Finally, as we packed up the books, the signs, the business cards and were just about to leave the first conference, a hotel worker in her all black uniform and apron, slipped up quietly and quickly alongside the table. “I want this book,” she said, picking up a copy of “Jesus and the Addict.”

“I saw it yesterday when I walked by,” she said, and she began to describe the torment of her lost, 27-year-old son, angry at God, lost in addiction, mourning his grandfather, distressed, purposeless, and so on.

Maybe this will help…

Her eyes were tear-filled. “Maybe this will help. I hope it will help,” she said, carrying out the transaction quickly as she was on the job. I told her to contact me “if you need to talk and be encouraged.” I have a place to request prayer on my website.

Three women – all mothers. One with a dead son, and two with struggling adult children. One white, one black, and one Hispanic. Addiction can touch any family.

I do not want to give tips this morning. I just want to pray, for all the mothers of addicts, with broken hearts and a hard road to walk.

Prayer for the Mothers of Addicts

Father, in the name of Jesus,

I lift up mothers everywhere who have addicted sons and daughters. I do not pray in hopelessness as You are the God of all hope, the God of impossible things and You can heal and save the most lost people among us.

No, I come to You in great trust and profound belief that You are working in the lives of the families and the mothers I have named above, as You are working in the families of anyone and everyone who might chance upon this prayer.

Oh Lord, I pray and speak healing over all who are addicted that they might be delivered and set free. I pray that they would discover You and surrender their lives to You to be mended and re-directed. Father, I pray that You would break the spirit of addiction from those caught in addiction and You would heal their bodies and put them in their right mind. Break the brain pathways that make them crave to use again. Let them encounter caring and skilled people to help them.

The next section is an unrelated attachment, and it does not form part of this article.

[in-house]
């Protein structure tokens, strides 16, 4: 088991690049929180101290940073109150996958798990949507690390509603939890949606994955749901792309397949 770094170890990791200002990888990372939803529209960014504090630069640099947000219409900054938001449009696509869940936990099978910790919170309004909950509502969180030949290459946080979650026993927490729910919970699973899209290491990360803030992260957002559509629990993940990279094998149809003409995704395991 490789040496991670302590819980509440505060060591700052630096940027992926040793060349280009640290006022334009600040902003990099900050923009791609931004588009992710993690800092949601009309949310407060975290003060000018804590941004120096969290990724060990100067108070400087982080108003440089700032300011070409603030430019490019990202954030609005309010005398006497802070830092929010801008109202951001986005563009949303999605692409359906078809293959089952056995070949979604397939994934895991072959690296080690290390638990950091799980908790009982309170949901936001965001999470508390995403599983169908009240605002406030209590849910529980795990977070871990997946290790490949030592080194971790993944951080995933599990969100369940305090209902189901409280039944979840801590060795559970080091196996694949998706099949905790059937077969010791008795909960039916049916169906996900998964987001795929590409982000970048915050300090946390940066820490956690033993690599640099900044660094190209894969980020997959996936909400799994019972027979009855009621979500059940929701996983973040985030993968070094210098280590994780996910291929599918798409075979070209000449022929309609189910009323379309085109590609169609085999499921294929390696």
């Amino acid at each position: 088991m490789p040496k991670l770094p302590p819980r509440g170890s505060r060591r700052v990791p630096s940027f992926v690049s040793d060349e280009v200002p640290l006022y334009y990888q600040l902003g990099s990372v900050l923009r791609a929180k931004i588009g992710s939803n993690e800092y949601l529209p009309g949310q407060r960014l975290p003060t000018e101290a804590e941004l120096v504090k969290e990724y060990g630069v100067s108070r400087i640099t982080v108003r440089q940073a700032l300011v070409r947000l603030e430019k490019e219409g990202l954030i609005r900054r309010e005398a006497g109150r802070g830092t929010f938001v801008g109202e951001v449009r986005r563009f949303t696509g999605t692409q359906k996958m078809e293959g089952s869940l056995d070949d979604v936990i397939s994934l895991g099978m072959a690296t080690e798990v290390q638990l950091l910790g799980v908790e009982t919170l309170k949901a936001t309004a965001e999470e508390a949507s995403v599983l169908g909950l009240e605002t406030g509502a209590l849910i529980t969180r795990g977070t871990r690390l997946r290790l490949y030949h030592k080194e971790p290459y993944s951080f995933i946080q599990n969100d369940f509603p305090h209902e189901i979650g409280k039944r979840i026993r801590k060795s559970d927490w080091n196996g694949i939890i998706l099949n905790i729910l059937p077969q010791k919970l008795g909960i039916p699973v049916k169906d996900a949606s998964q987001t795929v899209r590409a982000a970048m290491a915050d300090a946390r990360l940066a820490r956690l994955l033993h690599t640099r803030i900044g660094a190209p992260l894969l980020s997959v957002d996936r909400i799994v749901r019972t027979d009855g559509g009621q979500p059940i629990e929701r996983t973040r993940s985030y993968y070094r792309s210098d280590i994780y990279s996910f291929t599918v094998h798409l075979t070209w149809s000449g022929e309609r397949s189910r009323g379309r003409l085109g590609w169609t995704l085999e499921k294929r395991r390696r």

I pray strength…

Father, most of all I pray strength into these mothers, a fresh sense of Your love and caring for them. Be so near to them as is promised in Your word, “that You are near to the broken-hearted and the crushed in spirit.” Lift them up to keep on praying, to keep on fighting, to keep on hoping. Help them to find the resources they need for their comfort. Help them to set good boundaries. Keep them healthy physically. Give them rest. Guide them to continue with their work and their role as mothers. Be with them in all that they need to do.

And Father, be with those, like the one named above who have had a child die. Bring peace and comfort to their hearts. Lift the burden of any guilt and help them to live again with joy and hope.

Thank You, Lord. In the name of Jesus, I pray. Amen

 

Beautifully Broken is the book by Bobbi Jo Reed, Director and CEO of the Healing House in Kansas City, Missouri.

In this book is the story of Bobbi Jo’s life, her own nightmare journey through addiction. (Update: There is now a documentary about Bobbi Jo’s life and the work of the Healing House called Under the Influence. You can find it on a variety of streaming platforms.)

When she found Jesus Christ, she emerged from that life and now has a powerful ministry helping many men, women, and children. She is the Director and CEO of a ministry known as the Healing House Recovery Community.

 

books for mothers of addicts

For anyone struggling with addiction and looking for a community in which to heal and grow in recovery, the Healing House’s website is here.

For information about admission, 816-920-7181

If you or a loved one needs to talk with someone because you are in crisis, you can talk to SAMHSA, Substance Abuse and Mental Health Services Administration, at this phone number 1-800-662-HELP (4357)

 

Further Resources:

How Jesus Changed My Life

Does Jesus Still Heal Today?

 

flowers for mothers of addicts